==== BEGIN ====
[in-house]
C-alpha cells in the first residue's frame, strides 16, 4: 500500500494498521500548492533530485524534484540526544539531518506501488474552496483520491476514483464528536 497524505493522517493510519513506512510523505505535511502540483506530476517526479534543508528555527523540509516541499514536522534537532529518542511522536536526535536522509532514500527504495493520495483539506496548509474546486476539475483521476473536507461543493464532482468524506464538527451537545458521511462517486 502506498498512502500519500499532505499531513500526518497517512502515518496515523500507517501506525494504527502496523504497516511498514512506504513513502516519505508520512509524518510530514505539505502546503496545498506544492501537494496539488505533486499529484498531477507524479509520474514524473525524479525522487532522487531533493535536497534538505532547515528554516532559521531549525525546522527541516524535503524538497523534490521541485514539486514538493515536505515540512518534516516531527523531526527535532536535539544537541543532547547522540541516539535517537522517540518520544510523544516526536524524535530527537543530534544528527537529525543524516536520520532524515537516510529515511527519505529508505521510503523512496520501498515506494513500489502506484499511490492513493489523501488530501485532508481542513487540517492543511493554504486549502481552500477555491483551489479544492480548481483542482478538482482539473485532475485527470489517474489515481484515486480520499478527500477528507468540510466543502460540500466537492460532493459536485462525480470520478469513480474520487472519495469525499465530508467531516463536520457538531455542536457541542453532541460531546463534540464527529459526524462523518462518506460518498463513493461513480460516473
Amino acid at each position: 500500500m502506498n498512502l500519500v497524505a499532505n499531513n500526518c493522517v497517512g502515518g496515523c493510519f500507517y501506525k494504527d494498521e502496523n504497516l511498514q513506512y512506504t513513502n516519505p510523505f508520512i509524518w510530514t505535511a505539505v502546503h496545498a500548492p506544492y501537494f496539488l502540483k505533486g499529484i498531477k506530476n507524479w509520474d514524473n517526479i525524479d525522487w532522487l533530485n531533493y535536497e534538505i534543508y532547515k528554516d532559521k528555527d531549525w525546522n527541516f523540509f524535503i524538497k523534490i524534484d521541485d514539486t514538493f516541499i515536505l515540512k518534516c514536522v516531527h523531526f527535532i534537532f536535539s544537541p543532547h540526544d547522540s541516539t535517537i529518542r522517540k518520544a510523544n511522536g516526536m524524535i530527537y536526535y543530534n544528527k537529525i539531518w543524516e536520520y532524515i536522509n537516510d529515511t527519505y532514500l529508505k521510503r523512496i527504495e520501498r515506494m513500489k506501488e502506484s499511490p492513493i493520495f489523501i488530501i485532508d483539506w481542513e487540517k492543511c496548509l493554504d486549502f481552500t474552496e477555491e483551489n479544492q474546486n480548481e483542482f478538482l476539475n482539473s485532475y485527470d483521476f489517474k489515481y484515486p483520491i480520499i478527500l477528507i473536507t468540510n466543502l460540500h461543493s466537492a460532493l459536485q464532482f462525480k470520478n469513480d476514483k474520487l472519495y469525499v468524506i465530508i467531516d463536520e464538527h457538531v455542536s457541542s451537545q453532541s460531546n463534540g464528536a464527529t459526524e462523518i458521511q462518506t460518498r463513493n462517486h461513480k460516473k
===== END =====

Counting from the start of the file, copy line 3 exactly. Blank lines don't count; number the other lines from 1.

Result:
Amino acid at each position: 500500500m502506498n498512502l500519500v497524505a499532505n499531513n500526518c493522517v497517512g502515518g496515523c493510519f500507517y501506525k494504527d494498521e502496523n504497516l511498514q513506512y512506504t513513502n516519505p510523505f508520512i509524518w510530514t505535511a505539505v502546503h496545498a500548492p506544492y501537494f496539488l502540483k505533486g499529484i498531477k506530476n507524479w509520474d514524473n517526479i525524479d525522487w532522487l533530485n531533493y535536497e534538505i534543508y532547515k528554516d532559521k528555527d531549525w525546522n527541516f523540509f524535503i524538497k523534490i524534484d521541485d514539486t514538493f516541499i515536505l515540512k518534516c514536522v516531527h523531526f527535532i534537532f536535539s544537541p543532547h540526544d547522540s541516539t535517537i529518542r522517540k518520544a510523544n511522536g516526536m524524535i530527537y536526535y543530534n544528527k537529525i539531518w543524516e536520520y532524515i536522509n537516510d529515511t527519505y532514500l529508505k521510503r523512496i527504495e520501498r515506494m513500489k506501488e502506484s499511490p492513493i493520495f489523501i488530501i485532508d483539506w481542513e487540517k492543511c496548509l493554504d486549502f481552500t474552496e477555491e483551489n479544492q474546486n480548481e483542482f478538482l476539475n482539473s485532475y485527470d483521476f489517474k489515481y484515486p483520491i480520499i478527500l477528507i473536507t468540510n466543502l460540500h461543493s466537492a460532493l459536485q464532482f462525480k470520478n469513480d476514483k474520487l472519495y469525499v468524506i465530508i467531516d463536520e464538527h457538531v455542536s457541542s451537545q453532541s460531546n463534540g464528536a464527529t459526524e462523518i458521511q462518506t460518498r463513493n462517486h461513480k460516473k